Points pegged to piracy
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- Published 28.04.14
The Bard would have praised a clutch of speakers for giving “thy thoughts” a tongue as they sparred over the finer points of copyright on his 450th birth anniversary and in an age of free digital download.
Speakers from the Centre for Studies in Book Publishing, Calcutta University, a handful of publishers from Delhi and Calcutta and a lawyer from the Alternative Law Forum, Bangalore, exchanged views at a seminar by the National Book Trust at CU on the day Shakespeare was born, coinciding with World Book and Copyright Day.
The session began with a discussion on the Delhi University photocopy lawsuit where Oxford University Press, Cambridge University Press, Taylor & Francis and Routledge slapped a case of copyright infringement on the university and Rameshwari Photocopy Service for alleged unauthorised photocopying and distribution of course material.
“Photocopy allowed people to access books that are priced high and out of print, and books that are not available. It popularises books among readers, increases circulation of books among students. That’s what piracy is for you,” said Smarika Kumar of the Alternative Law Forum.
Like the students protesting the lawsuit against the photocopier, Kumar made a case for piracy much to the horror of the publishers.
Arguing that the price of books made piracy thrive, she said: “It’s a myth that the Indian edition of books is cheap. Nelson Mandela’s Long Walk to Freedom costs more in India than in the US.”
She said Indians spend a higher percentage of their income on books — 0.117 per cent for Arundhati Roy’s God of Small Things against an American’s 0.0002 per cent for the same book.
Kumar illustrated how piracy helped spread literacy in the US in the 19th century. “A Christmas Carol by Charles Dickens was priced at $2.5 in 19th-century UK but the book was available for 6 cents in the US. The US pirated the book on a large scale. There was no international regime of copyright then and the US was the biggest pirate of copyrighted books,” she said.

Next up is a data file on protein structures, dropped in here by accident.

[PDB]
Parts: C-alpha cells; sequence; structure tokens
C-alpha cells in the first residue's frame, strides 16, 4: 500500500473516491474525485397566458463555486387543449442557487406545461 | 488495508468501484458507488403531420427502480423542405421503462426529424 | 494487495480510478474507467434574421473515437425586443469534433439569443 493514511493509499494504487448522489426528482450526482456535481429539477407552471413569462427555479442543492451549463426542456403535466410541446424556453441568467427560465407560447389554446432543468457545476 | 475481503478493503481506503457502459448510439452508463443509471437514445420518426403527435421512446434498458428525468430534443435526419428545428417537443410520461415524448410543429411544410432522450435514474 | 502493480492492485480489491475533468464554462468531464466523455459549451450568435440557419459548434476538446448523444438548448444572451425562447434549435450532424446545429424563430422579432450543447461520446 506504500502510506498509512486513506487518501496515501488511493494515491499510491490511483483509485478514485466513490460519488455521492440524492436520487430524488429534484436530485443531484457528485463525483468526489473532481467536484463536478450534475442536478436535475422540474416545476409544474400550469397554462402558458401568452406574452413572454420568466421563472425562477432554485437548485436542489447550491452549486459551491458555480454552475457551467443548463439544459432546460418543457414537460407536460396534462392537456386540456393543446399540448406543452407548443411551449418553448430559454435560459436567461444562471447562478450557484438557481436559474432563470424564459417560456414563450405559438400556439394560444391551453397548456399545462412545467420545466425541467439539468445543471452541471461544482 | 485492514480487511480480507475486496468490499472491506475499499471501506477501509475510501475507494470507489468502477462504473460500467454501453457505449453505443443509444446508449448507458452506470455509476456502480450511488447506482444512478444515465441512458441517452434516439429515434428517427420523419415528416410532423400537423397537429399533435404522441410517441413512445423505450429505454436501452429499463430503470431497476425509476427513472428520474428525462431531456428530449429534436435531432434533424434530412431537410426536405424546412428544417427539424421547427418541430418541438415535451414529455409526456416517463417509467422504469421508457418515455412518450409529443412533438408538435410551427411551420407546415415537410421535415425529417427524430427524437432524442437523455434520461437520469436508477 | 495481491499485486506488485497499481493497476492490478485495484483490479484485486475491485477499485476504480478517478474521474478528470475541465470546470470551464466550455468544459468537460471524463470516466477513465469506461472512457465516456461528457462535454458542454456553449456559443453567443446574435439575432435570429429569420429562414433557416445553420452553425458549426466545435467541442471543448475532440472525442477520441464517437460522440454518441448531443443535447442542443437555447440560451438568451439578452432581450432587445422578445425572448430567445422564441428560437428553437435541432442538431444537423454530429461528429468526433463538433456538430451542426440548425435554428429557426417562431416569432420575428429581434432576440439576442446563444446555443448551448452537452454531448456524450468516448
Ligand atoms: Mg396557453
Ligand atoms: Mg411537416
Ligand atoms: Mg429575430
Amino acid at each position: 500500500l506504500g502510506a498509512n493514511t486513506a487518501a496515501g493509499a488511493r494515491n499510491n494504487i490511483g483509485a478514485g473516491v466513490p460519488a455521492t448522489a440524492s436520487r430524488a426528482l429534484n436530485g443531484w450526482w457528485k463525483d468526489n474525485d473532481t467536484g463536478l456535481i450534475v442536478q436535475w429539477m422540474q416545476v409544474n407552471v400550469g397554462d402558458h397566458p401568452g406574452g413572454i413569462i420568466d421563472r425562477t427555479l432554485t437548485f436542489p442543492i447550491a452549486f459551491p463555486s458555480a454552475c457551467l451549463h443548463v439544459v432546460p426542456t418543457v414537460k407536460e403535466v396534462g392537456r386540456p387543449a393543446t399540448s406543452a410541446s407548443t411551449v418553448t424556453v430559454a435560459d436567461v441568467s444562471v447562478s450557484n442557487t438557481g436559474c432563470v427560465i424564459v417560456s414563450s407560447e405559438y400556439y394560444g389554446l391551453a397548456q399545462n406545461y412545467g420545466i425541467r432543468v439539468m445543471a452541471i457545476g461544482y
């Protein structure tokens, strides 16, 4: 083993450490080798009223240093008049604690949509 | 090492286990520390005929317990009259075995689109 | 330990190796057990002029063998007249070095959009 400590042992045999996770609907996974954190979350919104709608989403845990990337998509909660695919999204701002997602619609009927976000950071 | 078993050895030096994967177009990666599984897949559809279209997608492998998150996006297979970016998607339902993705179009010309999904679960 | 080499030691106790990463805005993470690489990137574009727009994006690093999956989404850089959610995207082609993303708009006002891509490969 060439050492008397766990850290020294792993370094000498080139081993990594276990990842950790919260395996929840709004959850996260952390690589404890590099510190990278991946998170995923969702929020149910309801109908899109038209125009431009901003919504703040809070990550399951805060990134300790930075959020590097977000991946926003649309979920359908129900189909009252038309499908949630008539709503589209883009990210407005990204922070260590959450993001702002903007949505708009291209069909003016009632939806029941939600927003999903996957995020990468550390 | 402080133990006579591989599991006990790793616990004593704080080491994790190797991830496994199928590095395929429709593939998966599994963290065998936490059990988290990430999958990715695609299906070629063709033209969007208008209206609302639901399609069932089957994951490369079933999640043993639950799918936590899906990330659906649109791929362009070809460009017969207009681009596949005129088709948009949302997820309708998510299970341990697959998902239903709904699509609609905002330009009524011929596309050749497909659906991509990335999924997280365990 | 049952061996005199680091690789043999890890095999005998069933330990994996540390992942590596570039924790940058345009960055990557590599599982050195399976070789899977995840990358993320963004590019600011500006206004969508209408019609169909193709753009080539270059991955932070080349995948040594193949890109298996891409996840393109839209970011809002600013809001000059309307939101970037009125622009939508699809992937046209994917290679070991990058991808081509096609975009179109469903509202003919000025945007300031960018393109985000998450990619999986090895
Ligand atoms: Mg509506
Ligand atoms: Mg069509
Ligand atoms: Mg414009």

Publishers refused to buy the piracy-literacy argument, saying free books are distributed in the country under the Sarva Shiksha Abhiyan. Indian language books are often fairly priced and accessible to readers, they pointed out.
When Amitava Sen of Central Book Agency said copyright and anti-piracy laws “protect the right of both authors and publishers”, Kumar said piracy has actually jacked up legal sales.
Online piracy was eating into the sales of British author Neil Gaiman’s American Gods. In Russia, where people were downloading copies of Gaiman’s books, Russian translations were being published. “Thereafter, Gaiman persuaded his publisher to release a free digital copy of American Gods. Soon enough, legal sale of his book shot up by 300 per cent,” said the lawyer, stressing the need to “interpret the copyright law liberally”.
Arpita Das of Yoda Press nodded in agreement. “In this age of free digital downloads, we publishers need to smell the coffee. We cannot be as protectionist as we used to be,” said Das, citing Paulo Coelho whose free digital copy in Russia increased legal “sales by 1 million”.
Calling for a more liberal approach, both cited Creative Commons, a non-profit organisation that enables sharing and use of creativity and knowledge through free legal tools that offer the right to distribute copies and modified versions of a work.
On freedom in publishing, Nirmal Bhattacharjee, former director of the National Book Trust, called “for a fine balance between protection of intellectual property rights and dissemination of knowledge”.
Mandira Sen of Stree proffered a case against the banning and withdrawing of Wendy Doniger’s The Hindus: An Alternative History.